The root of strangler snakes is in Europe, fossils say.
Senckenberg scientist Krister Smith, together with his colleague Hussam Zaher of the University of São Paulo, identified the world’s oldest recorded fossils of a python.
The almost entirely preserved snakes, approximately one meter long, have been discovered in the Grube Messel World Heritage Site by UNESCO and are about 47 million years old.
In honor of paleontologist Eberhard ‘Dino’ Frey of the State Museum of Natural History in Karlsruhe, Germany, the new python species Messelopython freyi has been named.
The paper was published in the journal Biology Letters today.
Pythons are among the largest snakes in the world, with a length of more than six meters.
Africa, South and Southeast Asia, and Australia are now primarily indigenous to different species of these strangler snakes. It is still not clear the geographical roots of pythons.
Therefore, the discovery in the Messel Pit of a new python species is a significant step forward in understanding the evolutionary past of these snakes, states Dr. Krister Smith of the Frankfurt Senckenberg Research Institute and Natural History Museum.
Smith and his Brazilian colleague Dr. Hussam Zaher identified the new python species Messelopython freyi as the oldest known fossil record of a python in the world. These snakes were present in Europe as early as the Eocene period, more than 47 million years ago, according to our findings. Our analyses trace their evolutionary history back to Europe!”According to our findings, these snakes were present in Europe as early as the Eocene epoch, more than 47 million years ago. Our analyses trace their evolutionary history back to Europe!”Our analyses trace their evolutionary history back to Europe!
However, after that, the big constrictor snakes vanished for a long time from the European continent.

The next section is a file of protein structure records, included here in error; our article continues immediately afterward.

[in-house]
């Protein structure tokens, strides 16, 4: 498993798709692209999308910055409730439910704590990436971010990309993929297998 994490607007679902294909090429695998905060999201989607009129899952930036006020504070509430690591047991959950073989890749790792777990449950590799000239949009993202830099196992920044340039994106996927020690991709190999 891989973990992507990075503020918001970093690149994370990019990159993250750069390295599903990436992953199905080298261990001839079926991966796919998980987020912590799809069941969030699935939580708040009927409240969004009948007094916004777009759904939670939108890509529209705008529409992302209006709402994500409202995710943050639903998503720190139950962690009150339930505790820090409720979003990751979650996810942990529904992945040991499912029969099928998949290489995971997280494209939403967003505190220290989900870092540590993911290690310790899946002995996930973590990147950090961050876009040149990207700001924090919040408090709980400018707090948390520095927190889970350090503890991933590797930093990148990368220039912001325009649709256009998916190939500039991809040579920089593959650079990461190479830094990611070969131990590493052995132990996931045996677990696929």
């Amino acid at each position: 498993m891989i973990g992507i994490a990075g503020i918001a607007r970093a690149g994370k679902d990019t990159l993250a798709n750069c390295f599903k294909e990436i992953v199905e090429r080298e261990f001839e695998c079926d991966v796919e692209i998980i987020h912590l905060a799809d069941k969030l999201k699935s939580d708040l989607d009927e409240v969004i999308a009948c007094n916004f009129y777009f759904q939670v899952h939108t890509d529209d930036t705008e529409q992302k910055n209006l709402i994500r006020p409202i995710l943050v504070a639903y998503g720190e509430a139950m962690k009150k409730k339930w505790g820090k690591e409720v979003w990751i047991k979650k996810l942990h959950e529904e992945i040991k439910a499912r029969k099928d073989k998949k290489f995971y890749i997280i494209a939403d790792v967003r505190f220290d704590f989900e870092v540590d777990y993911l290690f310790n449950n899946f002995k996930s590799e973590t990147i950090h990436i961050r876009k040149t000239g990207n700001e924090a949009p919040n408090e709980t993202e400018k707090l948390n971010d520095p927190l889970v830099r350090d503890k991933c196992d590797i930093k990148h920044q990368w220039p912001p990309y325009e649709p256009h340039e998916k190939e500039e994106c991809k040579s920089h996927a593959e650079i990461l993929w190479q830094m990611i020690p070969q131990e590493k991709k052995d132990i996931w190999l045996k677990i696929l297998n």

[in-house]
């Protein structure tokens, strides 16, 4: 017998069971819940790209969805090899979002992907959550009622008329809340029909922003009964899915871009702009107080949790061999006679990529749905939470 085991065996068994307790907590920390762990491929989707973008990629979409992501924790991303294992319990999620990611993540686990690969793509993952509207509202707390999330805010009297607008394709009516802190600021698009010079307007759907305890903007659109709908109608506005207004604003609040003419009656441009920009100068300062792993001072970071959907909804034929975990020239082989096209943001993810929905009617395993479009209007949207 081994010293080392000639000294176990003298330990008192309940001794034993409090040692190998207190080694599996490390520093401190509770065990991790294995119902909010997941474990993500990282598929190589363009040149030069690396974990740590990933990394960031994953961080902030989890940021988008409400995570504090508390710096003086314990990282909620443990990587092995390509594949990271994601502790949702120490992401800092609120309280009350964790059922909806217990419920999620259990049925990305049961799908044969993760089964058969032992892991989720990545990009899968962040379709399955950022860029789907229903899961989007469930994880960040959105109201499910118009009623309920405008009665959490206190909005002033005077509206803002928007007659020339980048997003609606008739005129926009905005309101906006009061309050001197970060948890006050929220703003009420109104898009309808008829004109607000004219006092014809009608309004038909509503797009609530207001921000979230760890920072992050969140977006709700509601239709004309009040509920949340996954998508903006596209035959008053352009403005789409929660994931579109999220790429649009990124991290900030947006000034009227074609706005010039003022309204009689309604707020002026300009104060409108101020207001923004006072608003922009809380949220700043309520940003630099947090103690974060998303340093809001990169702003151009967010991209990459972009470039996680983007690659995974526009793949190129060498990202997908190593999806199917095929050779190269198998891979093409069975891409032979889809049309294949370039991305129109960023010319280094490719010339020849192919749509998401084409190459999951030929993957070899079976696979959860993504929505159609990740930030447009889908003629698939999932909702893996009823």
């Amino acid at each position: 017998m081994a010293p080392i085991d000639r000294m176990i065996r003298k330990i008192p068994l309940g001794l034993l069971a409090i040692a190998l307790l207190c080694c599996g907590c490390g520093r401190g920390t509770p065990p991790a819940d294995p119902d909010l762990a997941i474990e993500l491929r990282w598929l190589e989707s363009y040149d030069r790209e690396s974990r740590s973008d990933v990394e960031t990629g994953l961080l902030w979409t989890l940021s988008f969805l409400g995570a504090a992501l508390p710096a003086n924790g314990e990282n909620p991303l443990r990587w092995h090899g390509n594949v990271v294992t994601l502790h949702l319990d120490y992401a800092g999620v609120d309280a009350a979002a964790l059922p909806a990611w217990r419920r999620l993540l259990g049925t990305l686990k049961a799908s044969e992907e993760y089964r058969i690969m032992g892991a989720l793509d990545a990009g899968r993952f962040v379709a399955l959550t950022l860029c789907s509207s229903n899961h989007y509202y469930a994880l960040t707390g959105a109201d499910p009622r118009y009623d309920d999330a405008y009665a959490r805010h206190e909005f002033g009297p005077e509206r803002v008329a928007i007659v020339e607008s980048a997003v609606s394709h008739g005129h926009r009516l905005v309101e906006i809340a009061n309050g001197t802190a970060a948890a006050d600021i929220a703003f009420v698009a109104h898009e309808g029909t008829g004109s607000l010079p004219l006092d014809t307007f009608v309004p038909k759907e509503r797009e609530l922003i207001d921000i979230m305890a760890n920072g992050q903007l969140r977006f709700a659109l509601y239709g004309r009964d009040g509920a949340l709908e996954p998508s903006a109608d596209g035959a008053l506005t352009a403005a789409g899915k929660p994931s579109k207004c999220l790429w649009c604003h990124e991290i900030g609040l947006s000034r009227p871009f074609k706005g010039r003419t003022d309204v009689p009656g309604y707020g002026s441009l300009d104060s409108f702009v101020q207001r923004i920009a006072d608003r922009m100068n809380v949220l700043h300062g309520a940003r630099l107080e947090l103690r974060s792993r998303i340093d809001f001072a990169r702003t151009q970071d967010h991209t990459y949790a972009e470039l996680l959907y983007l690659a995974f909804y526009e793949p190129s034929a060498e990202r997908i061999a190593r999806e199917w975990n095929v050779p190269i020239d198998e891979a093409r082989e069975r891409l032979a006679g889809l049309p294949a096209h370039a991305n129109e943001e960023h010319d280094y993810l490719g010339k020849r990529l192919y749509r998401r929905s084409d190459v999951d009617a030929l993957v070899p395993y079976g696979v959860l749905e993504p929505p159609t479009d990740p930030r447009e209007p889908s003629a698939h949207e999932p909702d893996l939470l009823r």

It was not until the Miocene that fossils of this snake family reappeared, 23 to 5 million years ago. “When the global climate began to cool again after the Miocene, pythons disappeared from Europe again,” Smith says.
Modern pythons live in absolute spatial isolation from their anatomically very close relatives, the boas, unlike the ancient python from Messel. However, both Messelopython freyi and primitive boas such as Eoconstrictor fischeri lived together in the same environment at Messel – so we have to revise the theory that these two groups of snakes competed with each other and could not therefore share the same habitats,”However, at Messel, both Messelopython freyi and primitive boas like Eoconstrictor fischeri lived together in the same ecosystem – so we have to revise the thesis that these two groups of snakes competed with each other and therefore could not share the same habitats,”
The scientific name of the snake is a combination of where it was discovered and its relatives.
The newly identified fossil’s specific epithet is due to Prof.
Eberhard Frey at the Karlsruhe State Museum of Natural History. “For good reason, Eberhard Frey bears the nickname ‘Dino’ – he is world-renowned for his advanced fossil reptile studies.
We decided to honor his contributions in the field of paleontology by naming a new species after him,” Smith said, explaining the naming of the fossil.
Hussam Zaher and Krister T. Smith, December 16, 2020, Biology Letters.DOI: 10.1098/rsbl.2020.0735 Reference: “Pythons in the Eocene of Europe reveal a much older divergence of the group in sympatry with boas”